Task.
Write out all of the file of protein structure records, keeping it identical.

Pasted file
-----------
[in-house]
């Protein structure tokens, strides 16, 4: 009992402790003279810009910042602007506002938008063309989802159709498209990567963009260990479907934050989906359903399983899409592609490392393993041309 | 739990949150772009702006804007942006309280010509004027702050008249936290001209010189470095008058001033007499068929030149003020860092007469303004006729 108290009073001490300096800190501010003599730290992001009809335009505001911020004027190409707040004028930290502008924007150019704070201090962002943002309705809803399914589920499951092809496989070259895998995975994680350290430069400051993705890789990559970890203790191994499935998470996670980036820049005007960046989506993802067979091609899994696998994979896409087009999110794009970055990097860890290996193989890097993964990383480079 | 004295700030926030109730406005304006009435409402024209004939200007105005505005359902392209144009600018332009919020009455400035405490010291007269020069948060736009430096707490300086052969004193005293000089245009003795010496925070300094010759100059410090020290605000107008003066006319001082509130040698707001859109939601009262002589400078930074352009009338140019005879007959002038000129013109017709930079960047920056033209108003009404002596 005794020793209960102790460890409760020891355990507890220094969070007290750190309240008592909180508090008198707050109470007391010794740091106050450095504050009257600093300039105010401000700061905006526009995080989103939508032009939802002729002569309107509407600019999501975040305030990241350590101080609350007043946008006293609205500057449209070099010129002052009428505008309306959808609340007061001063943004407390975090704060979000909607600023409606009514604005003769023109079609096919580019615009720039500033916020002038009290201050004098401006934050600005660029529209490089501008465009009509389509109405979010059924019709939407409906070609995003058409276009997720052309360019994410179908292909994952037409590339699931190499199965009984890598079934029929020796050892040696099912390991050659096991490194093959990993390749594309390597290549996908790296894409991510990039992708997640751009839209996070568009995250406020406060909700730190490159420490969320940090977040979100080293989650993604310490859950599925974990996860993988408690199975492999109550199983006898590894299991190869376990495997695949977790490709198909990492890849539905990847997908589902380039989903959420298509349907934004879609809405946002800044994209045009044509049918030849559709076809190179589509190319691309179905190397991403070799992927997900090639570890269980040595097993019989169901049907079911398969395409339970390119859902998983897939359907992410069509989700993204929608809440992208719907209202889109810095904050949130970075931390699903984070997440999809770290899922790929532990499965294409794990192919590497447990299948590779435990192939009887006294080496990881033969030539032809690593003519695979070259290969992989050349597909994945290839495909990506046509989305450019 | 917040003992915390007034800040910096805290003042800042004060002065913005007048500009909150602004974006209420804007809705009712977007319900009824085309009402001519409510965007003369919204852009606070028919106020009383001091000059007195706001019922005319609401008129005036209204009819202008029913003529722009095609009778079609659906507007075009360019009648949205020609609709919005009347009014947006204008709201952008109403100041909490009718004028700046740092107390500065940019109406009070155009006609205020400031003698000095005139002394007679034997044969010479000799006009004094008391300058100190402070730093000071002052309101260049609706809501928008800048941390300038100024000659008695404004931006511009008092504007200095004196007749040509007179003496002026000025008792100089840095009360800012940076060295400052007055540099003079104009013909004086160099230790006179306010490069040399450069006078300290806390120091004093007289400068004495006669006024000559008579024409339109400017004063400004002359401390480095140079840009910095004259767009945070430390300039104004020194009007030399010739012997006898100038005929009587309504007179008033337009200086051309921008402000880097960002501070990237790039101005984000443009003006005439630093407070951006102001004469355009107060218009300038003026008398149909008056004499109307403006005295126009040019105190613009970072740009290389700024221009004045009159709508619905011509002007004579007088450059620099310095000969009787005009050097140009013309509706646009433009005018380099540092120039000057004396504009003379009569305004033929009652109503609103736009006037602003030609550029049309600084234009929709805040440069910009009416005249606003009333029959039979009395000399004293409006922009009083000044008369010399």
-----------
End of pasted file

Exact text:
[in-house]
């Protein structure tokens, strides 16, 4: 009992402790003279810009910042602007506002938008063309989802159709498209990567963009260990479907934050989906359903399983899409592609490392393993041309 | 739990949150772009702006804007942006309280010509004027702050008249936290001209010189470095008058001033007499068929030149003020860092007469303004006729 108290009073001490300096800190501010003599730290992001009809335009505001911020004027190409707040004028930290502008924007150019704070201090962002943002309705809803399914589920499951092809496989070259895998995975994680350290430069400051993705890789990559970890203790191994499935998470996670980036820049005007960046989506993802067979091609899994696998994979896409087009999110794009970055990097860890290996193989890097993964990383480079 | 004295700030926030109730406005304006009435409402024209004939200007105005505005359902392209144009600018332009919020009455400035405490010291007269020069948060736009430096707490300086052969004193005293000089245009003795010496925070300094010759100059410090020290605000107008003066006319001082509130040698707001859109939601009262002589400078930074352009009338140019005879007959002038000129013109017709930079960047920056033209108003009404002596 005794020793209960102790460890409760020891355990507890220094969070007290750190309240008592909180508090008198707050109470007391010794740091106050450095504050009257600093300039105010401000700061905006526009995080989103939508032009939802002729002569309107509407600019999501975040305030990241350590101080609350007043946008006293609205500057449209070099010129002052009428505008309306959808609340007061001063943004407390975090704060979000909607600023409606009514604005003769023109079609096919580019615009720039500033916020002038009290201050004098401006934050600005660029529209490089501008465009009509389509109405979010059924019709939407409906070609995003058409276009997720052309360019994410179908292909994952037409590339699931190499199965009984890598079934029929020796050892040696099912390991050659096991490194093959990993390749594309390597290549996908790296894409991510990039992708997640751009839209996070568009995250406020406060909700730190490159420490969320940090977040979100080293989650993604310490859950599925974990996860993988408690199975492999109550199983006898590894299991190869376990495997695949977790490709198909990492890849539905990847997908589902380039989903959420298509349907934004879609809405946002800044994209045009044509049918030849559709076809190179589509190319691309179905190397991403070799992927997900090639570890269980040595097993019989169901049907079911398969395409339970390119859902998983897939359907992410069509989700993204929608809440992208719907209202889109810095904050949130970075931390699903984070997440999809770290899922790929532990499965294409794990192919590497447990299948590779435990192939009887006294080496990881033969030539032809690593003519695979070259290969992989050349597909994945290839495909990506046509989305450019 | 917040003992915390007034800040910096805290003042800042004060002065913005007048500009909150602004974006209420804007809705009712977007319900009824085309009402001519409510965007003369919204852009606070028919106020009383001091000059007195706001019922005319609401008129005036209204009819202008029913003529722009095609009778079609659906507007075009360019009648949205020609609709919005009347009014947006204008709201952008109403100041909490009718004028700046740092107390500065940019109406009070155009006609205020400031003698000095005139002394007679034997044969010479000799006009004094008391300058100190402070730093000071002052309101260049609706809501928008800048941390300038100024000659008695404004931006511009008092504007200095004196007749040509007179003496002026000025008792100089840095009360800012940076060295400052007055540099003079104009013909004086160099230790006179306010490069040399450069006078300290806390120091004093007289400068004495006669006024000559008579024409339109400017004063400004002359401390480095140079840009910095004259767009945070430390300039104004020194009007030399010739012997006898100038005929009587309504007179008033337009200086051309921008402000880097960002501070990237790039101005984000443009003006005439630093407070951006102001004469355009107060218009300038003026008398149909008056004499109307403006005295126009040019105190613009970072740009290389700024221009004045009159709508619905011509002007004579007088450059620099310095000969009787005009050097140009013309509706646009433009005018380099540092120039000057004396504009003379009569305004033929009652109503609103736009006037602003030609550029049309600084234009929709805040440069910009009416005249606003009333029959039979009395000399004293409006922009009083000044008369010399």